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Outsourcing could create 'wage compression' for IT workers

An ITAA study says outsourcing is good for the economy -- but not necessarily for IT workers

March 31, 2004 12:00 PM ET

Computerworld - WASHINGTON -- In building a case for public policy that supports the offshoring of U.S. jobs, economists rely heavily on a history that says free trade has moved the country ahead economically.
But that doesn't mean an IT worker who loses his job because of offshore outsourcing will ultimately land a better one.
"Some workers may have to take a job that pays less than their [current job]," and some IT workers will face "wage compression" as a result of overseas wage competition, said Nariman Behravesh, chief economist at Waltham, Mass.-based Global Insight Inc.
Behravesh, whose firm was hired to study the impact of offshoring on the IT industry for the Information Technology Association of America (ITAA), said more jobs overall will be created in the U.S. than lost offshore because of productivity gains and lower prices on goods and services with cost savings that are reinvested in new products and technologies. In the 1990s, for example, some 3 million manufacturing jobs in the U.S. were lost, even as 25 million new jobs were generated in the U.S., he said.
Although offshoring resulted in a loss of about 104,000 IT jobs last year, productivity gains related to the move toward offshore outsourcing created 193,000 jobs in other sectors, a net gain of 90,000 jobs, according to the report, which was released yesterday.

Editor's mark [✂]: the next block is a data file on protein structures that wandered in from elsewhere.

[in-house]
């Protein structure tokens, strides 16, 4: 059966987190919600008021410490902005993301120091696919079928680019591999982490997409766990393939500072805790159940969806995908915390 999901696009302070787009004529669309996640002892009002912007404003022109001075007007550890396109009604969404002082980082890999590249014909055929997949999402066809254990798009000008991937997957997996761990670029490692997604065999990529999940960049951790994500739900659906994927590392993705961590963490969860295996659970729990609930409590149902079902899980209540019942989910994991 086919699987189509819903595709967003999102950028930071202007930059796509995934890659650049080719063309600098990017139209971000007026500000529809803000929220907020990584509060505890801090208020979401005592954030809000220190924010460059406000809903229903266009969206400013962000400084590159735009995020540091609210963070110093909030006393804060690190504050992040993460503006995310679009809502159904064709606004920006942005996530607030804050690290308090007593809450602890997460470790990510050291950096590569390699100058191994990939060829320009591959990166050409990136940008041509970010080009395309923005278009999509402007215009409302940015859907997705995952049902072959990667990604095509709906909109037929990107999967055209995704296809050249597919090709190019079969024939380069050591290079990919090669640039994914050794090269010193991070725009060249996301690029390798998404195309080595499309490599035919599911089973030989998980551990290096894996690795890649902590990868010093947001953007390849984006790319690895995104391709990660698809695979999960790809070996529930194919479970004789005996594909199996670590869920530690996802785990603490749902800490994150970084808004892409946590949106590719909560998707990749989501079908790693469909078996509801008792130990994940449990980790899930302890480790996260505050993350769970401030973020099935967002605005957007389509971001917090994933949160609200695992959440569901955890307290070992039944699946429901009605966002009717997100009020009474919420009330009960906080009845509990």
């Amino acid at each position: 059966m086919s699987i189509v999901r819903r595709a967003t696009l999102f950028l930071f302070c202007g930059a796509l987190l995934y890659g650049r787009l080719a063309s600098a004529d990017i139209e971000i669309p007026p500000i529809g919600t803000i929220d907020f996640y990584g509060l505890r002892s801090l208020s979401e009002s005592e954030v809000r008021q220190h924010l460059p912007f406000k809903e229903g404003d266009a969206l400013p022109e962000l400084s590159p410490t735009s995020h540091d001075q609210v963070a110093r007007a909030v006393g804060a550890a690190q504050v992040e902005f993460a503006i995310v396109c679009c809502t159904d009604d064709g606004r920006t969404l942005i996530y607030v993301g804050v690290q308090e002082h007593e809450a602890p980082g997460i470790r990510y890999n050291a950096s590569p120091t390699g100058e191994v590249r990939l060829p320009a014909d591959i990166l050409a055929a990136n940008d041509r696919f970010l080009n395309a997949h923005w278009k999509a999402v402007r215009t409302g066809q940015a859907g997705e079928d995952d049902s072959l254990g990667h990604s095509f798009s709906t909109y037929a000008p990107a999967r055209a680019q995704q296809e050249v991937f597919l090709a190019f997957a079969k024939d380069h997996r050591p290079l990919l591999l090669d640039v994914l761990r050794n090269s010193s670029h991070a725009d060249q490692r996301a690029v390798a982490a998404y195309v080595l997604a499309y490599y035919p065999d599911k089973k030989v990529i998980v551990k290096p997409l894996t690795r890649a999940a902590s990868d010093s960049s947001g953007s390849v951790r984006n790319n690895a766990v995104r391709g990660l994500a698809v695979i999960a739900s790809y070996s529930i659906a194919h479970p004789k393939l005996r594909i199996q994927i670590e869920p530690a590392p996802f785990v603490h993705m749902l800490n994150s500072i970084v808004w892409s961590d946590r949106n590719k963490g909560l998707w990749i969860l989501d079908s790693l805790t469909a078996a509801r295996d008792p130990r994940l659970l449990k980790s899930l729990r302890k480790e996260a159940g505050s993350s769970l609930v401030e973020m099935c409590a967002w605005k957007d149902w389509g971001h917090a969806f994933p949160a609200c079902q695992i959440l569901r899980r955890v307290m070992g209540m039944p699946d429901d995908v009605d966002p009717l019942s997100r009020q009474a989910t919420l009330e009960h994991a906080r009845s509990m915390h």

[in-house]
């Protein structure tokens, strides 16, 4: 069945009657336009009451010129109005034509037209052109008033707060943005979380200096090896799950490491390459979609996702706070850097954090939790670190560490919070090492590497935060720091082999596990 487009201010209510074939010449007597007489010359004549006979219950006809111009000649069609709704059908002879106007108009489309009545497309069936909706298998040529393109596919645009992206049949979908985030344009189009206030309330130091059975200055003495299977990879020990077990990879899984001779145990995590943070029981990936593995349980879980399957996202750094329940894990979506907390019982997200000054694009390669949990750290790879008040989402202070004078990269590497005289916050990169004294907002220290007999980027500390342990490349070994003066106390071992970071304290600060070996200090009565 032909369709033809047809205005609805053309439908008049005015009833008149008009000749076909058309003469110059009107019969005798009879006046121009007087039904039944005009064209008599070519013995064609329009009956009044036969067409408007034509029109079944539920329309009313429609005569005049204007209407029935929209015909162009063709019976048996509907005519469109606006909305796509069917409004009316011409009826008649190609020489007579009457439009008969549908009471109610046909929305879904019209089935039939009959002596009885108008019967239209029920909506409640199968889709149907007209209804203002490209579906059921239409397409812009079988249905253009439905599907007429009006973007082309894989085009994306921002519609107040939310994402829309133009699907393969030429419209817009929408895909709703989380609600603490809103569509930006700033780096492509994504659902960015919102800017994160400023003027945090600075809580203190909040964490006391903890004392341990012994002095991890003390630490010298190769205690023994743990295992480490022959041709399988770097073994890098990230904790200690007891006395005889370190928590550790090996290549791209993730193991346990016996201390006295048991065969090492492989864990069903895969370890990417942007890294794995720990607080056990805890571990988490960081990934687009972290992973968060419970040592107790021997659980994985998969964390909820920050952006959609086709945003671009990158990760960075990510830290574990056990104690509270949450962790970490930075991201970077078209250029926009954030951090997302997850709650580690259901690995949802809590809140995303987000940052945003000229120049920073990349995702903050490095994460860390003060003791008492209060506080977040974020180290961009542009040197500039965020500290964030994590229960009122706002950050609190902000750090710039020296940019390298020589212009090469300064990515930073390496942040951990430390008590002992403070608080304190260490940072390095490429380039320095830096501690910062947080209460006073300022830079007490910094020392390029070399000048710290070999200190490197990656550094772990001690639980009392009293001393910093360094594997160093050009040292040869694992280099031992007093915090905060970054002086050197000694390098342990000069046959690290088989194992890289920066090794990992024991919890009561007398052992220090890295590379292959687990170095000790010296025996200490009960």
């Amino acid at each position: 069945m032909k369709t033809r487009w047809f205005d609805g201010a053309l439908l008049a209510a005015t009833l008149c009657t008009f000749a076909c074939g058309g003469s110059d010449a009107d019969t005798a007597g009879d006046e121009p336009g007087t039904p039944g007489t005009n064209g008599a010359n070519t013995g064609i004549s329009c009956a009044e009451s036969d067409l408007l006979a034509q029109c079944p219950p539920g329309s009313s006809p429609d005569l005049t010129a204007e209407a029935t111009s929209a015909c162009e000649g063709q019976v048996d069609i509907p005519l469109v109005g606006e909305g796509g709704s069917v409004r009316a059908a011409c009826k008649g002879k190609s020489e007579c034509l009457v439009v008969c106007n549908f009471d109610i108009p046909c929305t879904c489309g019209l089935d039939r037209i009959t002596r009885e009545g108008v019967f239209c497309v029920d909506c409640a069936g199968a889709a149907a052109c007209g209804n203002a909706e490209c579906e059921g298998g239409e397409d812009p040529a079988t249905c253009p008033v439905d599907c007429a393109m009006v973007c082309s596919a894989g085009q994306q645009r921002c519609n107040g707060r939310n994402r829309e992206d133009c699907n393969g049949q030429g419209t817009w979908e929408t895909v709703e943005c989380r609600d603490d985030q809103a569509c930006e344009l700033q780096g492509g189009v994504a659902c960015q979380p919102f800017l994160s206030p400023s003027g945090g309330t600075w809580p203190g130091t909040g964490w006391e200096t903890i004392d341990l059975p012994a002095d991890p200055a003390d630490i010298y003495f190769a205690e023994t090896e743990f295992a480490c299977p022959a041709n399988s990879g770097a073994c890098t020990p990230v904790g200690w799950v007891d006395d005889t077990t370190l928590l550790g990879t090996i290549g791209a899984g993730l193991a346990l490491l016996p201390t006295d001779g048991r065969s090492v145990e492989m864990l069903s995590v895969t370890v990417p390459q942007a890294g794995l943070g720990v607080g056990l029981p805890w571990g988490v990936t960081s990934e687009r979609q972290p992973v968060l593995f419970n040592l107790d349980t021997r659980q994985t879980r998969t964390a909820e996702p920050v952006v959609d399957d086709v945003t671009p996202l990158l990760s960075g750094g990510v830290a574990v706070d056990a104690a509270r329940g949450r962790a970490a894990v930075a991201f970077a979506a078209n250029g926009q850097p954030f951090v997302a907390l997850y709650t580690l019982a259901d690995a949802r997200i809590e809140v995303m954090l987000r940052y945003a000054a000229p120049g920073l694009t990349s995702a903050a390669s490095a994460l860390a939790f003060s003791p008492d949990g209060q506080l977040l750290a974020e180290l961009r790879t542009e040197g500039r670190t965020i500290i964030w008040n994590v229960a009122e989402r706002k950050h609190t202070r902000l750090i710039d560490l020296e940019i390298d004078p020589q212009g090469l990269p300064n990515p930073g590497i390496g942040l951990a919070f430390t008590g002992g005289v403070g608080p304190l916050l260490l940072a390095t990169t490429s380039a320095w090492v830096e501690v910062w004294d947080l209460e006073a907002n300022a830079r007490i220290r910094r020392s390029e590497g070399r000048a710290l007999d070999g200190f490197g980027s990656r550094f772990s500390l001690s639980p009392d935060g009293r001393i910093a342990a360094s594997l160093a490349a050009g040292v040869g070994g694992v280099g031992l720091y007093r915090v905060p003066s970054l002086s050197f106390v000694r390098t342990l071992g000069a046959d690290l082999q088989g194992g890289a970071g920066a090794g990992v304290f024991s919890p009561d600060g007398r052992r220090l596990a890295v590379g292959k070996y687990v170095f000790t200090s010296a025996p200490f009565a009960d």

However, figures in the study indicate that more jobs in the software and services sector will be created offshore during the next five years than in the U.S. Specifically, the report says the economy will create 516,000 jobs in that sector during the next five years, 272,000 of which will go offshore and 244,000 of which will remain in the U.S.
Lawrence Klein, one of the report's authors and a 1980 Nobel laureate in economics, said that when the U.S. stopped making TV sets, "people thought that was a disaster." But those workers moved on to other things, he said. "The American way has always been to move to higher value-added," meaning better-paying work, he added.
Some argue, however, that the current offshore trend is different, so the U.S. could be trading some of its best-paying jobs for lower-paying ones.
"This trend to offshore productive jobs in the U.S. economy is making us less productive and not stimulating the economy," said Lee Price, research director at the Washington-based Economic Policy Institute.
For instance, when overseas manufacturing led to the loss of textile jobs, there was a shift to more productive, higher-paying jobs, said Price. "The opposite is happening [with] computer software offshoring," he said. IT workers who



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